At IRESS over the past year or so we’ve been re-inventing ourselves. This has been happening right across the organisation, and I’ve naturally had a strong focus on the technology group. We’re not the first to do this and we won’t be the last. Some of this reinvention goes to something I think is a fundamental requirement in software engineering — engineering happiness! A lot has happened during the year, and I’m quite excited to share something very cool that I was witness to recently which has resulted in my own personal happiness.
There are a number of factors that affect engineering happiness. Many of them are personal and unique to an individual engineer, however there are some quite fundamental factors that drive a positive, upbeat engineering culture — one that ultimately helps us deliver great software to clients and users.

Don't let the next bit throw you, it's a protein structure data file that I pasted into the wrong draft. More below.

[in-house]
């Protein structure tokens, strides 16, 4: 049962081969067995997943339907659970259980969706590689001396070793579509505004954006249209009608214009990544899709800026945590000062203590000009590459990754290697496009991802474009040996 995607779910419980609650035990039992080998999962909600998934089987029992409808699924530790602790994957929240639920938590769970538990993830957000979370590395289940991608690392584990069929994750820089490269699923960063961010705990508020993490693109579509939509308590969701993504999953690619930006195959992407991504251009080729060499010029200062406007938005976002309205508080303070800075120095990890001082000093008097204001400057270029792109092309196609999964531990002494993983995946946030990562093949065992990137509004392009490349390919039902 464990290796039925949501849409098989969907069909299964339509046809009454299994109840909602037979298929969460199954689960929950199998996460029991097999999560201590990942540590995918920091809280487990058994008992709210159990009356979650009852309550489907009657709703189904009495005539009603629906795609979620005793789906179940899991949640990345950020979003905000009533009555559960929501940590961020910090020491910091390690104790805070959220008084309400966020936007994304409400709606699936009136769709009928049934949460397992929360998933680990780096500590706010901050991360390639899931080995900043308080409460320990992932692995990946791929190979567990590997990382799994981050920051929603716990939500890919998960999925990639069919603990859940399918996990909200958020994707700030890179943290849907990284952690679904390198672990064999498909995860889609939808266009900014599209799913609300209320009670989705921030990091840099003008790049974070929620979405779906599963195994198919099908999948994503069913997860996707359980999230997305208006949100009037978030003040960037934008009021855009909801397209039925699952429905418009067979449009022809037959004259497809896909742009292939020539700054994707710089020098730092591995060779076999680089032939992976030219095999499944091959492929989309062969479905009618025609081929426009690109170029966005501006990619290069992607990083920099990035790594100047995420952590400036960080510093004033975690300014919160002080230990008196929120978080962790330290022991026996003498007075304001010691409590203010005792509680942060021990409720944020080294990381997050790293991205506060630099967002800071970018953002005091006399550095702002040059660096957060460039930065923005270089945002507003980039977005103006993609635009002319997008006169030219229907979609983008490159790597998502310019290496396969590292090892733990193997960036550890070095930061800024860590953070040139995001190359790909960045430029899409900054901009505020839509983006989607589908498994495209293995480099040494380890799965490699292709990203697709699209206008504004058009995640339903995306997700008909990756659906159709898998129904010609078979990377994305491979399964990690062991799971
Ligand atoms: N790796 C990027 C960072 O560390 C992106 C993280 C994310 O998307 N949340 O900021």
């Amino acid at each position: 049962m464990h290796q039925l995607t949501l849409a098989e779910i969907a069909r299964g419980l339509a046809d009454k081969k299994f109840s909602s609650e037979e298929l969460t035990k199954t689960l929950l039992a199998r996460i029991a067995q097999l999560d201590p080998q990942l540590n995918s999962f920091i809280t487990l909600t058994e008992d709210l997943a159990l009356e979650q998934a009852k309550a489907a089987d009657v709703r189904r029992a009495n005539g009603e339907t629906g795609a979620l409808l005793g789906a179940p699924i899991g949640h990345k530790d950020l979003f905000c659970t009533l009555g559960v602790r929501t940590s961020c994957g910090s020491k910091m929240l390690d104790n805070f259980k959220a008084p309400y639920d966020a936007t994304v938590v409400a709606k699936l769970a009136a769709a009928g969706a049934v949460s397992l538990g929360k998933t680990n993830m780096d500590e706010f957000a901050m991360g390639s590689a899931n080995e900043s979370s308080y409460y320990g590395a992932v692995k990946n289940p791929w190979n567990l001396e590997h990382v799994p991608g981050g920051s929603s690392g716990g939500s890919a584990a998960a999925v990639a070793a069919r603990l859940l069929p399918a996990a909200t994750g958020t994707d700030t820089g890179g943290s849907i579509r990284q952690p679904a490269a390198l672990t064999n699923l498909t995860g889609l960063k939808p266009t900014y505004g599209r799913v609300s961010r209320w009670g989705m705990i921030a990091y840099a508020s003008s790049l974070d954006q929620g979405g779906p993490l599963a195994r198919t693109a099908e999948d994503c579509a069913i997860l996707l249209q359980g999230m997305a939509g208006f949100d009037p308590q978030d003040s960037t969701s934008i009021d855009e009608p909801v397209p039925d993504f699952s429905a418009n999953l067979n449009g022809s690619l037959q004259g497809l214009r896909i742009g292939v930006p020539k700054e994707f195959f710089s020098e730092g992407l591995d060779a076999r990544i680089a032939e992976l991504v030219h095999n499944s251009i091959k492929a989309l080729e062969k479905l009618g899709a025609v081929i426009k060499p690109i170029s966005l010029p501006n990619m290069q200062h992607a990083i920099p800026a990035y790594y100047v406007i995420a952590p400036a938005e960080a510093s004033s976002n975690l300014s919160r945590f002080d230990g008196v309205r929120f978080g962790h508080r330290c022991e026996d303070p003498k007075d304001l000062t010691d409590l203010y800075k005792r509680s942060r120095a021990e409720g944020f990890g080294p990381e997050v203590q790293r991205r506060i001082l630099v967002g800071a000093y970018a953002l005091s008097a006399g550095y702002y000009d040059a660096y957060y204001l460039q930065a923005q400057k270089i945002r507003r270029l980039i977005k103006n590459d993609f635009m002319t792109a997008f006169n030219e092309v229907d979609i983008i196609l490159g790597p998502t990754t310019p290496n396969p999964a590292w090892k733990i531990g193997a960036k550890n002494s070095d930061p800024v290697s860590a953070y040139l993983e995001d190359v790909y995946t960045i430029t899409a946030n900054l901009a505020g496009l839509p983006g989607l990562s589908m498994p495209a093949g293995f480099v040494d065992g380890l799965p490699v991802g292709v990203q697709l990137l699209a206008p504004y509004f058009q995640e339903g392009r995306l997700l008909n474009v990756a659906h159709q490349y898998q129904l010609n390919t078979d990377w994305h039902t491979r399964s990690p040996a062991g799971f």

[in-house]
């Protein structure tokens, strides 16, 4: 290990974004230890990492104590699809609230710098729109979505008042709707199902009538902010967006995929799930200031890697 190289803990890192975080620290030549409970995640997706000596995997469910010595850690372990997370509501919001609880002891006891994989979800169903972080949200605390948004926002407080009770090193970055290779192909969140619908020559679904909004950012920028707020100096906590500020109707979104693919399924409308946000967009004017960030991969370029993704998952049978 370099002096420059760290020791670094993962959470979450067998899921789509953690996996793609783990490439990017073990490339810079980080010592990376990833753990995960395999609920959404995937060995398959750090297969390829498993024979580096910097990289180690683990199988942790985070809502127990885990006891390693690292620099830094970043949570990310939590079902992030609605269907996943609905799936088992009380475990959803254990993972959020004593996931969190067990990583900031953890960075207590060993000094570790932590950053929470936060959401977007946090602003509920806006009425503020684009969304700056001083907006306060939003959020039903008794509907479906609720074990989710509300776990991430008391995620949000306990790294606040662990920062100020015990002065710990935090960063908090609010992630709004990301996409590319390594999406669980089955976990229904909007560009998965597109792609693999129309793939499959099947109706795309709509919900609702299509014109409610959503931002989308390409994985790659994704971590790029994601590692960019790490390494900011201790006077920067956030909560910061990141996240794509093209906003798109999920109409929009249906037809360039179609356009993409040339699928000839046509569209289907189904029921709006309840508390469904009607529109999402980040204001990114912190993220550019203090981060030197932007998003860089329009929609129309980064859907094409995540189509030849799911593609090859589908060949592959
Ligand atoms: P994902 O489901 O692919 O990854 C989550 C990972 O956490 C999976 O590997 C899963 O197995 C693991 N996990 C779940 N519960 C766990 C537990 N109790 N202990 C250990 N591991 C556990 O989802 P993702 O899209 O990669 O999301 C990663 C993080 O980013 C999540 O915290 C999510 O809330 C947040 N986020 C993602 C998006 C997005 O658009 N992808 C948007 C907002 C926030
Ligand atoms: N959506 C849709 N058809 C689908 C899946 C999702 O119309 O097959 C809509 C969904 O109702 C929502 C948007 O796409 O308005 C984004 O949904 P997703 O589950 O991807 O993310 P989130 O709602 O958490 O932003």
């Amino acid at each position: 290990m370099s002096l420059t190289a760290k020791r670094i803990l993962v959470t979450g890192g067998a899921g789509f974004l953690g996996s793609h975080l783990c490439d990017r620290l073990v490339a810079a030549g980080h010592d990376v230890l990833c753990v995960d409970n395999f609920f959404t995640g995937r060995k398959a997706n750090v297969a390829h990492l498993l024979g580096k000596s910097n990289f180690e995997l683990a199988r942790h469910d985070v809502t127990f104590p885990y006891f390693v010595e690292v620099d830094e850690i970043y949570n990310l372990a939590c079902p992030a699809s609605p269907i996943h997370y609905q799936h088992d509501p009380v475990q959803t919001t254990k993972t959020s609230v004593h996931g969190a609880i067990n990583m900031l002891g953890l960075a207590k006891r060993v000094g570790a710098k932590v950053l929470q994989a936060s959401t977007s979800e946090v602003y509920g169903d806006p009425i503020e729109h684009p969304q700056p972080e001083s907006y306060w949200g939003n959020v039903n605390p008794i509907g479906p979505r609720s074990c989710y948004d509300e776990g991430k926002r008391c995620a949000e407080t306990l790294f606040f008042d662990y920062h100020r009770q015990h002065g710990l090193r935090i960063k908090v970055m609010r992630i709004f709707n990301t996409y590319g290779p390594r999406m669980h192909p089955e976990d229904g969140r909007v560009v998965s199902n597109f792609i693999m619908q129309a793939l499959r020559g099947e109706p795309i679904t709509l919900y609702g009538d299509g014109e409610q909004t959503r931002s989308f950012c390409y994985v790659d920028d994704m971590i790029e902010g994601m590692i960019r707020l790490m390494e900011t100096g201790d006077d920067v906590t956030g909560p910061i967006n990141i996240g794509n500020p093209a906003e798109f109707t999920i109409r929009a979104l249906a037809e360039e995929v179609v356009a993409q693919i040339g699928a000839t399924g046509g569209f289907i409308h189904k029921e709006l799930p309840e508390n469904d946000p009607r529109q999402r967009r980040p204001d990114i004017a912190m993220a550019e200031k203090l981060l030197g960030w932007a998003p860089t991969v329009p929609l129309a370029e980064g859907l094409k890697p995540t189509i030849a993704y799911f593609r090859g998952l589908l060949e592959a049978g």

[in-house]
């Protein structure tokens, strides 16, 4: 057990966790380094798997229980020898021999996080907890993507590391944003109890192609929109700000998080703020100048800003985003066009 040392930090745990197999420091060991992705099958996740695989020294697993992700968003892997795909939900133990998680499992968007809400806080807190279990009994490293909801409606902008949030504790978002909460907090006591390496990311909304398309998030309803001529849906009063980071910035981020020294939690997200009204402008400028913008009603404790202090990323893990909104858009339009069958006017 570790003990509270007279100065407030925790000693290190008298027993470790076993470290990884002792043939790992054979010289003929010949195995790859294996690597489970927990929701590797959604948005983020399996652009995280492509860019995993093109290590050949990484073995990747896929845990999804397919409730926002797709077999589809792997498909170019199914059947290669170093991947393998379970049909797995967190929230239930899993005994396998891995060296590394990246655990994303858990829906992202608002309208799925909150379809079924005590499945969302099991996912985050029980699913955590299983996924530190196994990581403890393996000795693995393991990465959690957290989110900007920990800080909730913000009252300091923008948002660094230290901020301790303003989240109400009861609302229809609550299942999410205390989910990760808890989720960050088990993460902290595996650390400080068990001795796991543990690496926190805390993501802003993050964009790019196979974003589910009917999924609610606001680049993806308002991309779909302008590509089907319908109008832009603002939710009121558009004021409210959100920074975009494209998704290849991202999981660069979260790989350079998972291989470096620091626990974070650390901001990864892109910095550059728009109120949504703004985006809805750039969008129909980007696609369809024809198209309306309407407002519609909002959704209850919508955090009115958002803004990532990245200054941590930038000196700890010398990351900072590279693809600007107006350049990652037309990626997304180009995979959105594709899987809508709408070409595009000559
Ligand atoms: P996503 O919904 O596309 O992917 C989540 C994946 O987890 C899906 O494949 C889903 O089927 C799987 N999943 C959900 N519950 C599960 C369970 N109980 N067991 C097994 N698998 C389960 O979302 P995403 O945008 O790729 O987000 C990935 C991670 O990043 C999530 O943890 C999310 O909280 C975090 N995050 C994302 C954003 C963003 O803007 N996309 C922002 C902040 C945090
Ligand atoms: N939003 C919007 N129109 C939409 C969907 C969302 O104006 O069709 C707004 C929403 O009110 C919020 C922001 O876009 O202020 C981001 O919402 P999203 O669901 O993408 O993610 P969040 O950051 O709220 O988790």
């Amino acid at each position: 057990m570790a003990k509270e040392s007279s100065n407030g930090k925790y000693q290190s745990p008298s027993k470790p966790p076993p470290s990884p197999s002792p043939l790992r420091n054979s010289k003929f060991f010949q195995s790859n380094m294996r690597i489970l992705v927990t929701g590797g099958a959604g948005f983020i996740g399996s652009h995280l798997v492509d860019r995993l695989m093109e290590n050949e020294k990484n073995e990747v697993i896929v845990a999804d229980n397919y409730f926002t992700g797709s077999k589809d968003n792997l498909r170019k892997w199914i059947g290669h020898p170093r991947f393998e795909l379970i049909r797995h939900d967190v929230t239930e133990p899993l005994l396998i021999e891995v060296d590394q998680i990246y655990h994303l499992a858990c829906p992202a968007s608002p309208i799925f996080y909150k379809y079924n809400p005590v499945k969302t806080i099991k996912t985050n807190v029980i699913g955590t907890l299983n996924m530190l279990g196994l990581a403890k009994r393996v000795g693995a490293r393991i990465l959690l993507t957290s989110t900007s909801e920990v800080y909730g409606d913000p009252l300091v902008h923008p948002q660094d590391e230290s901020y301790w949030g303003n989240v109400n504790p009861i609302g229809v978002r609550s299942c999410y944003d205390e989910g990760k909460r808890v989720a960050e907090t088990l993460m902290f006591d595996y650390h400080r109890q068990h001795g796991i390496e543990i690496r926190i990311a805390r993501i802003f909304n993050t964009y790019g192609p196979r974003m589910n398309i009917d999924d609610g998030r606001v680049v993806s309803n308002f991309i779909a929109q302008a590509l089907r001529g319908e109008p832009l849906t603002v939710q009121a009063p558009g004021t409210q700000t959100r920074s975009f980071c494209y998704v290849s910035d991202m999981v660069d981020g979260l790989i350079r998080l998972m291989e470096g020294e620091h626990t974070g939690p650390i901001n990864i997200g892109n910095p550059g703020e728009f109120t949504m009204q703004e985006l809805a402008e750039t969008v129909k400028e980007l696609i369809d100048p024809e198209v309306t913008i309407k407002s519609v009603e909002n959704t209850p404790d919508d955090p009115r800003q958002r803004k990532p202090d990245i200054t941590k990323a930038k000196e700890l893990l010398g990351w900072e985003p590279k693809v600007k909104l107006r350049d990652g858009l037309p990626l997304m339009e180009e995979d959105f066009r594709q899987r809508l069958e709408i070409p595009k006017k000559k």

I polled a handful of engineers in our XPLAN Prime team to get some insight into what drives engineering happiness for them. The answers aren’t revolutionary. In this sample poll (again, potentially not surprising) they are very situational while still being broadly applicable:
- An emphasis on quality. Engineers want to be proud of their work and enjoy working on a quality codebase.
- Acceptance that producing quality takes time and effort, and should not always be traded off for “quick fixes”.
- Optimum operating rhythm. This includes the quality of the flow of work through the delivery cycle as well as how the team operates. Things to watch out for here are ensuring grooming sessions are of high quality, there’s a balance between product delivery, client delivery and technical improvement as well as quality retrospectives that produce continuous improvement.